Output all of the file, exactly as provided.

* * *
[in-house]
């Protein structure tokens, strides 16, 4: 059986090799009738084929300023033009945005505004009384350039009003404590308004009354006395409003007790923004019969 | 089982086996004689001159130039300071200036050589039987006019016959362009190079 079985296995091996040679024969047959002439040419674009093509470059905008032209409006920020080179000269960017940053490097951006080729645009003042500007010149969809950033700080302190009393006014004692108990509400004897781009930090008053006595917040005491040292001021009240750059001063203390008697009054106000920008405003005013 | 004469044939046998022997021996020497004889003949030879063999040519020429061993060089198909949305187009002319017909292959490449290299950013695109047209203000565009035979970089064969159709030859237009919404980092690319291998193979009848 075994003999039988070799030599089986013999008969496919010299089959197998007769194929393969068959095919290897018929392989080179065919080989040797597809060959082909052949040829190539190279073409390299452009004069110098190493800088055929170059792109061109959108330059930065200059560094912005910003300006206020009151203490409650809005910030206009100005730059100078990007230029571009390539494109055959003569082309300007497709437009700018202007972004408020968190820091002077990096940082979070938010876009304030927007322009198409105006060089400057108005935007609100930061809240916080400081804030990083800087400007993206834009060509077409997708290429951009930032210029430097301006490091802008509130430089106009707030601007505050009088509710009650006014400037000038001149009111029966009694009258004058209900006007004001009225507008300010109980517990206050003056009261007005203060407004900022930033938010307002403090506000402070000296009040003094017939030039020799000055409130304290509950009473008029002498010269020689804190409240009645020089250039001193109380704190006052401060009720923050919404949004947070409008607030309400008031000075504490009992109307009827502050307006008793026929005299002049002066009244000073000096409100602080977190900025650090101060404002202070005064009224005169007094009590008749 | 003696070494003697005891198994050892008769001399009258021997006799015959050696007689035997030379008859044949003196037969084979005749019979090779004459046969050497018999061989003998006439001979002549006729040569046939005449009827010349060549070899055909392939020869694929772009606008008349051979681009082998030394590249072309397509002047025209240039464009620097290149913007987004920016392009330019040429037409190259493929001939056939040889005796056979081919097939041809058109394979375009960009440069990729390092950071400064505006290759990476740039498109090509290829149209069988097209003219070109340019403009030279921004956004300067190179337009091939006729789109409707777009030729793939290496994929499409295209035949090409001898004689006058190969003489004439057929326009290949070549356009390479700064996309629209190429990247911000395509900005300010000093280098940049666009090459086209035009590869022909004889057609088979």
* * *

[in-house]
């Protein structure tokens, strides 16, 4: 059986090799009738084929300023033009945005505004009384350039009003404590308004009354006395409003007790923004019969 | 089982086996004689001159130039300071200036050589039987006019016959362009190079 079985296995091996040679024969047959002439040419674009093509470059905008032209409006920020080179000269960017940053490097951006080729645009003042500007010149969809950033700080302190009393006014004692108990509400004897781009930090008053006595917040005491040292001021009240750059001063203390008697009054106000920008405003005013 | 004469044939046998022997021996020497004889003949030879063999040519020429061993060089198909949305187009002319017909292959490449290299950013695109047209203000565009035979970089064969159709030859237009919404980092690319291998193979009848 075994003999039988070799030599089986013999008969496919010299089959197998007769194929393969068959095919290897018929392989080179065919080989040797597809060959082909052949040829190539190279073409390299452009004069110098190493800088055929170059792109061109959108330059930065200059560094912005910003300006206020009151203490409650809005910030206009100005730059100078990007230029571009390539494109055959003569082309300007497709437009700018202007972004408020968190820091002077990096940082979070938010876009304030927007322009198409105006060089400057108005935007609100930061809240916080400081804030990083800087400007993206834009060509077409997708290429951009930032210029430097301006490091802008509130430089106009707030601007505050009088509710009650006014400037000038001149009111029966009694009258004058209900006007004001009225507008300010109980517990206050003056009261007005203060407004900022930033938010307002403090506000402070000296009040003094017939030039020799000055409130304290509950009473008029002498010269020689804190409240009645020089250039001193109380704190006052401060009720923050919404949004947070409008607030309400008031000075504490009992109307009827502050307006008793026929005299002049002066009244000073000096409100602080977190900025650090101060404002202070005064009224005169007094009590008749 | 003696070494003697005891198994050892008769001399009258021997006799015959050696007689035997030379008859044949003196037969084979005749019979090779004459046969050497018999061989003998006439001979002549006729040569046939005449009827010349060549070899055909392939020869694929772009606008008349051979681009082998030394590249072309397509002047025209240039464009620097290149913007987004920016392009330019040429037409190259493929001939056939040889005796056979081919097939041809058109394979375009960009440069990729390092950071400064505006290759990476740039498109090509290829149209069988097209003219070109340019403009030279921004956004300067190179337009091939006729789109409707777009030729793939290496994929499409295209035949090409001898004689006058190969003489004439057929326009290949070549356009390479700064996309629209190429990247911000395509900005300010000093280098940049666009090459086209035009590869022909004889057609088979």